Mr Han Fook Kwang, SPH’s Editor-At-Large, wrote an article today (‘PAP in decline? But what if…’, 9 Nov) speculating under what scenarios PAP can continue to remain in power for the next 50 years.
He started by asking, “What is it about Singapore that when people talk about its future, it is almost always about whether the ruling party will remain in power?”
Specifically, he mentioned the recent public talks given by Ho Kwon Ping and former Minister George Yeo.
In his talk, Mr Yeo related how social media and the information revolution had overturned traditional hierarchies, making governance more difficult, including in Singapore.
Mr Ho, on the other hand, sketched several scenarios on how PAP’s dominance would be challenged, and he thought a 2-party system might emerge in 15 years’ time.
“These discussions might seem odd to external observers when there isn’t a successor to the ruling party in sight,” Mr Han said. “The closest, the Workers’ Party, has openly declared it isn’t ready to form the next government, though it might not be so diffident the next time it makes further electoral gains.”
“But, for now, we are left with speculating the longevity of the PAP in a political vacuum,” he added.
Mr Han then said that perhaps it is more useful to turn the question around to ask under what circumstances PAP can remain just as dominant in the next 50 years as it has been in the past.
He drew up 3 scenarios where PAP might continue to “reign supreme”:
Scenario 1: All change at the party
“One of the most difficult for the party is its loss of control of information because of the proliferation of social media,” Mr Han said. “Singapore society is also much more diverse and fragmented today.”
Mr Han noted that economic growth has not benefited Singaporeans evenly.
“From the feedback I get, there is a sizeable group of Singaporeans who say they supported the PAP in the early years but now feel it isn’t the party they knew,” he said.
“Their criticisms: It has become elitist, is no longer in touch with the lives of ordinary people, and its market-driven policies have departed too much from its socialist roots.”
Mr Han then wondered if PAP can make a complete change so as to win back their former supporters.
“Is it possible for it to again be the party it was in the 1960s and 1970s, trusted by the people to overcome the odds that must have seemed even more insurmountable than today’s challenges?” he asked.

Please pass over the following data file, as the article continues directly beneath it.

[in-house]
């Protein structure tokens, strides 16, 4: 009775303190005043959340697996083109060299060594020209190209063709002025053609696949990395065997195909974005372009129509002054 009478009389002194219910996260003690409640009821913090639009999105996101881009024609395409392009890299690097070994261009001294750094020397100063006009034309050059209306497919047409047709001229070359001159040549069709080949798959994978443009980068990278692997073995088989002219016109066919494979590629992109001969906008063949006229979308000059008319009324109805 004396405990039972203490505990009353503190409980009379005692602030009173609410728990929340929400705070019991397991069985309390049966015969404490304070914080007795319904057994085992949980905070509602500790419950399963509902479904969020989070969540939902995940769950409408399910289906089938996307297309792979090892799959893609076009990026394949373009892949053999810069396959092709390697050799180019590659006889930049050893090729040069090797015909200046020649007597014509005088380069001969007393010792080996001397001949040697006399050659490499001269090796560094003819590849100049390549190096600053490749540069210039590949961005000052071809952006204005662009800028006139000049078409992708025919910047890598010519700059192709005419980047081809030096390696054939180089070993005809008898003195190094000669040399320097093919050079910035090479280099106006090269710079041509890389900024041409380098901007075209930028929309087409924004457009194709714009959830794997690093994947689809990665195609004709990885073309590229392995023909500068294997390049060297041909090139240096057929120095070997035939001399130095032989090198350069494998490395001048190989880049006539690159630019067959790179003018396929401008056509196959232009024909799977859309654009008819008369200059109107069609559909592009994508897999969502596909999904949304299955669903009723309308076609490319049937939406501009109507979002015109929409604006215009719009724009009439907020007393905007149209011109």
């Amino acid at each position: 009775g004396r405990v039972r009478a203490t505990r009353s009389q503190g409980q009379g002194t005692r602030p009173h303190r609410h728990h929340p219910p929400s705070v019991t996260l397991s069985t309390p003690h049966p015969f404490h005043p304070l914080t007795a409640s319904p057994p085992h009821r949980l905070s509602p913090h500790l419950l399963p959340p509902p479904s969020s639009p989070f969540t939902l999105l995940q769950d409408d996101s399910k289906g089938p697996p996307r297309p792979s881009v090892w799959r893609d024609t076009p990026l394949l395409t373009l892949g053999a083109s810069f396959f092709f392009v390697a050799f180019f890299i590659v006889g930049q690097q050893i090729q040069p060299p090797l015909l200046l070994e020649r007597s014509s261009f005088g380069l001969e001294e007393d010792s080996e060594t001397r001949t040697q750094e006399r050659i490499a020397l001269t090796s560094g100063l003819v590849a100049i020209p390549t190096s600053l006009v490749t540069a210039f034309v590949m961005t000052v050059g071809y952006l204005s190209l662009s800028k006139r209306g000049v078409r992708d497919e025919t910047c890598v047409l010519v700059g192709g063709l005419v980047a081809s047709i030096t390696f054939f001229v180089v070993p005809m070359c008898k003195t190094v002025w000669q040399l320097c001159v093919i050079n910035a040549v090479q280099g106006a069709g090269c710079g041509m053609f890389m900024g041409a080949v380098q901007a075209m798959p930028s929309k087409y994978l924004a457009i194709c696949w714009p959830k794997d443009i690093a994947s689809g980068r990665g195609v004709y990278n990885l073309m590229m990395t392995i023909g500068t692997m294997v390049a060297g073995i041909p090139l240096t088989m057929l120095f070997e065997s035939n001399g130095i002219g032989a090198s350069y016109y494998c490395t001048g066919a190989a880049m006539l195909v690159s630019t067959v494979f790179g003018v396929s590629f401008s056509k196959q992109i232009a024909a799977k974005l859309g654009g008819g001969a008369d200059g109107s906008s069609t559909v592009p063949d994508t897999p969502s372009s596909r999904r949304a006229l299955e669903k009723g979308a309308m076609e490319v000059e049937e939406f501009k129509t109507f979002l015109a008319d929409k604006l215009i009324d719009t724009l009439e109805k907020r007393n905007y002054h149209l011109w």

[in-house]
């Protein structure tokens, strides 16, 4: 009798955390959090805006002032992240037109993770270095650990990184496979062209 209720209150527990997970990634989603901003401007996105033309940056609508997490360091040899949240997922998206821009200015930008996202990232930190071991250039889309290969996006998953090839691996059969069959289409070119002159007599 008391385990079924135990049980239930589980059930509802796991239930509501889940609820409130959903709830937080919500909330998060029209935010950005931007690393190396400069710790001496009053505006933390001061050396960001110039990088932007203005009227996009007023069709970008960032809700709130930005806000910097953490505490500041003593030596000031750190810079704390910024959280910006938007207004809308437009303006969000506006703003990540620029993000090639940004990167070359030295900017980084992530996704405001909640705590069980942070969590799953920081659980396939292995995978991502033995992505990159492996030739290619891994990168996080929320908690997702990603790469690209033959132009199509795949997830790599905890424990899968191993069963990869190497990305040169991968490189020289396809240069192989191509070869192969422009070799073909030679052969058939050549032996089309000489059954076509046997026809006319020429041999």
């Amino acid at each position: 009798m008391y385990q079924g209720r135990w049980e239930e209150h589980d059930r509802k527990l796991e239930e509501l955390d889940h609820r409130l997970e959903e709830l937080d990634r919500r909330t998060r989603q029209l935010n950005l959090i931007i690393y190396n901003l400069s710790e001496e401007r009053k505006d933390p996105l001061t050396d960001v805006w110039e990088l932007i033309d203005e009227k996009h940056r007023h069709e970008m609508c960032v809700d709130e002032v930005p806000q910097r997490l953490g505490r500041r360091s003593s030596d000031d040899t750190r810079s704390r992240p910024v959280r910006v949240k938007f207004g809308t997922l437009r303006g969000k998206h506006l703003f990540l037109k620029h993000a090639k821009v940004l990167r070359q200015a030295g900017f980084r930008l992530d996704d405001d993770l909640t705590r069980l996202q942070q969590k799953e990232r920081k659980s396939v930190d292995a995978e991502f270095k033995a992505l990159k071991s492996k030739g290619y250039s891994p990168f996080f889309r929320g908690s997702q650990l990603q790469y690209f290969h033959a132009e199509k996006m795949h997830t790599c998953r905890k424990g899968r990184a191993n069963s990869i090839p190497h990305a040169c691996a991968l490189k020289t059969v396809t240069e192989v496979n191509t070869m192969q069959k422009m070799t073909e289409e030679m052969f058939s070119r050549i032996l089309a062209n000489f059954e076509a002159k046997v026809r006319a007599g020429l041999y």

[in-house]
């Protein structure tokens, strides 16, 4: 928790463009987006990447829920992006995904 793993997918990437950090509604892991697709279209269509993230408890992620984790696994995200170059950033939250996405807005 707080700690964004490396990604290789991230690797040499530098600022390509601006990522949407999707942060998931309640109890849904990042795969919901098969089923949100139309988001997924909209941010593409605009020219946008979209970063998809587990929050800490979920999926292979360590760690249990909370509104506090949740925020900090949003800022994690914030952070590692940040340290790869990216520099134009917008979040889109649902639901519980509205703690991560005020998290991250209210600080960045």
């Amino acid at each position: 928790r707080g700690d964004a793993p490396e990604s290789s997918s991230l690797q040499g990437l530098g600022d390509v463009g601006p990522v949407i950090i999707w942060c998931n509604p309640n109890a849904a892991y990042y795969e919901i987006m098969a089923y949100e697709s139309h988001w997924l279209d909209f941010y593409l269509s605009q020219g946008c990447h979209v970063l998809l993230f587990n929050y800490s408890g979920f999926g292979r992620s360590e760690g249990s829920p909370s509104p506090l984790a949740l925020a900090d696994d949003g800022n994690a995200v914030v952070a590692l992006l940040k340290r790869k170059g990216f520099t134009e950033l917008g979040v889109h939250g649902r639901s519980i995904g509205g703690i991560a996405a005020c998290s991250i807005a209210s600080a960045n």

Mr Han surmised, “If it (PAP) is able to make the changes – whatever these might be – and transform itself, who is to say it will not regain its past dominance?”
He gave the example of Britain’s Labour Party, which had spent almost 20 years in opposition, but which eventually transformed itself into New Labour under Tony Blair. Subsequently it won the 1997 general election in Britain by a landslide.
Mr Han also mentioned Britain’s Conservative Party which was rejuvenated by Margaret Thatcher in the 70′s. The Iron Lady, as Mrs Thatcher was fondly known, went on to be Britain’s longest-serving Prime Minister in the 20th century.
“These parties found new impetus to change and they did so successfully,” he said.
Scenario 2: Out and back again
In this scenario, Mr Han speculates that PAP loses a general election (perhaps the next one).
But the opposition party which becomes the new government “fumbles badly and loses the support of the people”.
Then, PAP is voted back in and possibly rules for another 50 years.
The reason Mr Han gives is that PAP is so “chastened by its years in opposition, it renews itself in heroic fashion to recapture the people’s trust”.
“This comeback scenario isn’t unique and has been replayed elsewhere, most recently with the Liberal Democratic Party of Japan. Don’t rule out it happening here,” Mr Han postulates.
Scenario 3: A near-death experience
In the third scenario, Mr Han thinks that if Singaporeans experience “trauma” in a near-death experience like a long, deep and paralyzing global recession, conflicts in the region or a war between the major powers in Asia, they will likely hang on to PAP, the party they know.
“Faced with impending danger, Singaporeans are more likely to want to unite than divide, possibly behind the party they know,” he said.
Mr Han cited the trauma that Singaporeans experienced when Singapore was expelled from Malaysia in 1965. He said that many people attribute the PAP’s long hold on power to this incident.
“That separation was so life-threatening, the people rallied behind the Government to make a superhuman effort to succeed,” he said.
Hard to say
Mr Han did, however, acknowledge that the big unknown is the electorate.
He also acknowledged that a sea change in the people’s attitudes and outlook has taken place, especially in their relationship with the PAP government.
“It has ushered in a period of electoral uncertainty, and where it will lead to eventually is hard to say. As someone once said, prediction is very difficult, especially if it is about the future,” he concluded.
Will Mr Han still be employed at Singapore Press Holdings, let alone remain Editor-At-Large, if a new government takes over?
What do you think?